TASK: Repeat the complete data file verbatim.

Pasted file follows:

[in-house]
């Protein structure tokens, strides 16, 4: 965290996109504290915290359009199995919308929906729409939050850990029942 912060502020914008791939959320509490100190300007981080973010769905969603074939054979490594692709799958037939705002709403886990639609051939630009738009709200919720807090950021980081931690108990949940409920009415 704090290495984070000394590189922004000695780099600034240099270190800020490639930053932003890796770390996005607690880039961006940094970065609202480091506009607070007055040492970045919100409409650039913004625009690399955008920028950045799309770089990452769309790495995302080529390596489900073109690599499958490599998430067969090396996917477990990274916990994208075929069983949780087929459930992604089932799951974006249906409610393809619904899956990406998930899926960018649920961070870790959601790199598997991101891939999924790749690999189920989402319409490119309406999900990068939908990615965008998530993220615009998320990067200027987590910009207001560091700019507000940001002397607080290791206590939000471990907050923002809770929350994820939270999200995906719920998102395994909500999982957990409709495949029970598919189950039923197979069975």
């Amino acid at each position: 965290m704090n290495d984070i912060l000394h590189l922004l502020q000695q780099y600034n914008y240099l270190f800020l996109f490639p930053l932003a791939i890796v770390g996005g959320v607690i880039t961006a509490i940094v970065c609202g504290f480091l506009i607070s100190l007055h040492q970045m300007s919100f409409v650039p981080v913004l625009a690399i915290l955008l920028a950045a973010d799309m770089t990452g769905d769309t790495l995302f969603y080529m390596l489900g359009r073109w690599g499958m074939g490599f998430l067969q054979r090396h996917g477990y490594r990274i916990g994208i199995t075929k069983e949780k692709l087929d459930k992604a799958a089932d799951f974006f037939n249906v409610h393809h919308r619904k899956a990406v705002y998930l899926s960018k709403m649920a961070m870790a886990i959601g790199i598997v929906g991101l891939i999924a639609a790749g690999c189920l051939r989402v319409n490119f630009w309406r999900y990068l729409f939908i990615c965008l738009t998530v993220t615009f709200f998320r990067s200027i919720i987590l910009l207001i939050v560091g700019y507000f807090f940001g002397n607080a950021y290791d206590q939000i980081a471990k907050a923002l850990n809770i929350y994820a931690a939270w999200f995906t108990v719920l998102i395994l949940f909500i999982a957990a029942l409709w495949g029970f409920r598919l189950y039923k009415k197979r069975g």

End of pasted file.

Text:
[in-house]
């Protein structure tokens, strides 16, 4: 965290996109504290915290359009199995919308929906729409939050850990029942 912060502020914008791939959320509490100190300007981080973010769905969603074939054979490594692709799958037939705002709403886990639609051939630009738009709200919720807090950021980081931690108990949940409920009415 704090290495984070000394590189922004000695780099600034240099270190800020490639930053932003890796770390996005607690880039961006940094970065609202480091506009607070007055040492970045919100409409650039913004625009690399955008920028950045799309770089990452769309790495995302080529390596489900073109690599499958490599998430067969090396996917477990990274916990994208075929069983949780087929459930992604089932799951974006249906409610393809619904899956990406998930899926960018649920961070870790959601790199598997991101891939999924790749690999189920989402319409490119309406999900990068939908990615965008998530993220615009998320990067200027987590910009207001560091700019507000940001002397607080290791206590939000471990907050923002809770929350994820939270999200995906719920998102395994909500999982957990409709495949029970598919189950039923197979069975």
């Amino acid at each position: 965290m704090n290495d984070i912060l000394h590189l922004l502020q000695q780099y600034n914008y240099l270190f800020l996109f490639p930053l932003a791939i890796v770390g996005g959320v607690i880039t961006a509490i940094v970065c609202g504290f480091l506009i607070s100190l007055h040492q970045m300007s919100f409409v650039p981080v913004l625009a690399i915290l955008l920028a950045a973010d799309m770089t990452g769905d769309t790495l995302f969603y080529m390596l489900g359009r073109w690599g499958m074939g490599f998430l067969q054979r090396h996917g477990y490594r990274i916990g994208i199995t075929k069983e949780k692709l087929d459930k992604a799958a089932d799951f974006f037939n249906v409610h393809h919308r619904k899956a990406v705002y998930l899926s960018k709403m649920a961070m870790a886990i959601g790199i598997v929906g991101l891939i999924a639609a790749g690999c189920l051939r989402v319409n490119f630009w309406r999900y990068l729409f939908i990615c965008l738009t998530v993220t615009f709200f998320r990067s200027i919720i987590l910009l207001i939050v560091g700019y507000f807090f940001g002397n607080a950021y290791d206590q939000i980081a471990k907050a923002l850990n809770i929350y994820a931690a939270w999200f995906t108990v719920l998102i395994l949940f909500i999982a957990a029942l409709w495949g029970f409920r598919l189950y039923k009415k197979r069975g």